Honorable Minister of Justice/ Attorney General,

Excellencies Ambassadors, and distinguished members of the diplomatic corps

Heads of Cooperation and International Organizations

Colleagues Heads of UN Agencies

Representatives from the Ministry of Justice

Colleagues from the One UN Family,

Distinguished Ladies and Gentlemen, all protocols observed;

Allow me to begin my brief remarks by my warmest greetings: MWARAMUTSE NEZA! BONJOUR. GOOD MORNING!

It gives me great pleasure and honor to be present here today on the occasion of this high-level breakfast meeting to review the implementation of the Universal Periodic Review (UPR). I wish to thank the Ministry of Justice for convening this important session with development partners as part of the post 2015 UPR process.

Distinguished Ladies and gentlemen,

We all know the importance of the Universal Periodic Review, which is a unique mechanism of the United Nations Human Rights Council that emerged from the 2005 UN reform process. The ultimate goal of the UPR is to improve the human rights situation on the ground, in all UN member countries.  The UPR is a state-driven process which provides the opportunity for each State to declare what actions they have taken to improve the human rights situations in their countries and to fulfil their human rights obligations.

Since its establishment back in 2006, the UPR has provided an opportunity for all states to engage with their peers in reviewing their progress in fulfilling their international human rights commitments. It is also an opportunity for countries to share best practices on promoting and protecting human rights. In addition, the UPR allows us to demystify human rights principles through discussions and transparent exchange of information. And I think you will all agree that the UPR has proved to be an innovative instrument for change because it enables us to review the progress made by all UN Member States on an equal basis. This is a big departure from the past when human rights issues were considered only relevant to developing countries.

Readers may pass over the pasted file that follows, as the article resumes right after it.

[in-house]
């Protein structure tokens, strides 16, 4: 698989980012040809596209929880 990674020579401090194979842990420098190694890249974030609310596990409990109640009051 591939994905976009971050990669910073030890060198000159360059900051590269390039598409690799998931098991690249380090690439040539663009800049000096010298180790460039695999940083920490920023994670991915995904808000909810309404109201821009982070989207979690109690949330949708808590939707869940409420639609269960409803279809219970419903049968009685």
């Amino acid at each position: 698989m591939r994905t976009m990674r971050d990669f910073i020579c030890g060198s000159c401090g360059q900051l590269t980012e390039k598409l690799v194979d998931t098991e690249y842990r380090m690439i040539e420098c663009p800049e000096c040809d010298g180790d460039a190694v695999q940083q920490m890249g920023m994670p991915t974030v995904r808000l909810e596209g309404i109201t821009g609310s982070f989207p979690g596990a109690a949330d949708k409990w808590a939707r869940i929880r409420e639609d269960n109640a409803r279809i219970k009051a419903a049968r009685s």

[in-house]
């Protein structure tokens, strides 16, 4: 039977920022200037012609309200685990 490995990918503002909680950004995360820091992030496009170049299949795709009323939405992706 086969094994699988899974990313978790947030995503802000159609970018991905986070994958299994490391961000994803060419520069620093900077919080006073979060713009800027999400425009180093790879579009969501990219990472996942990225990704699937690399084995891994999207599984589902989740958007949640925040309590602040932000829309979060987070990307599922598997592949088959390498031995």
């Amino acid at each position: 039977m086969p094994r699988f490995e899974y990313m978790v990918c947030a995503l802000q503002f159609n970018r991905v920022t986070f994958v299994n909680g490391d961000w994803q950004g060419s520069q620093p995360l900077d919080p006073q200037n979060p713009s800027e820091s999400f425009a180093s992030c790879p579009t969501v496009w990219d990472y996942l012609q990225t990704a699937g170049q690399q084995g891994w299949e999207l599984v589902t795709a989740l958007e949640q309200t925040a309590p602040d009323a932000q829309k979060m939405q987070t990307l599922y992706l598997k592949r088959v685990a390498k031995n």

Distinguished ladies and gentlemen,        

As you may recall, Rwanda went through the Universal Periodic Review in January 2011, and that process culminated into 67 recommendations being accepted by Rwanda. By November 2015, when Rwanda was reviewed for the 2nd time, 94% of those recommendations were already implemented. I wish to commend the Government of Rwanda not only for this achievement, but also for consistently displaying a high level of political commitment to the UPR process and to fulfilling its human rights commitments.

Along the same lines, I applaud the government for putting in place an implementation framework and mechanism for the UPR, including the UPR work plan, which has no doubt contributed to the high rate of achievement of the recommendations. And let me also thank you, Honourable Minister, for promoting an inclusive UPR process by engaging all stakeholders as I personally witnessed through the last UPR retreat and the meeting we are having today. This reflects the spirit of partnership and also of openness and transparency.  I also saw a quote, Honourable Minister, from the statement you made in Geneva during the 2015 UPR review where you said, and I quote: “The reason for engagement is primarily because of the Government’s obligation to ensure that Rwandans enjoy the dignity and respect they are entitled to. The Universal Periodic Review is another tool to assess the Government’s performance on her obligations to Rwandans”. End of quote.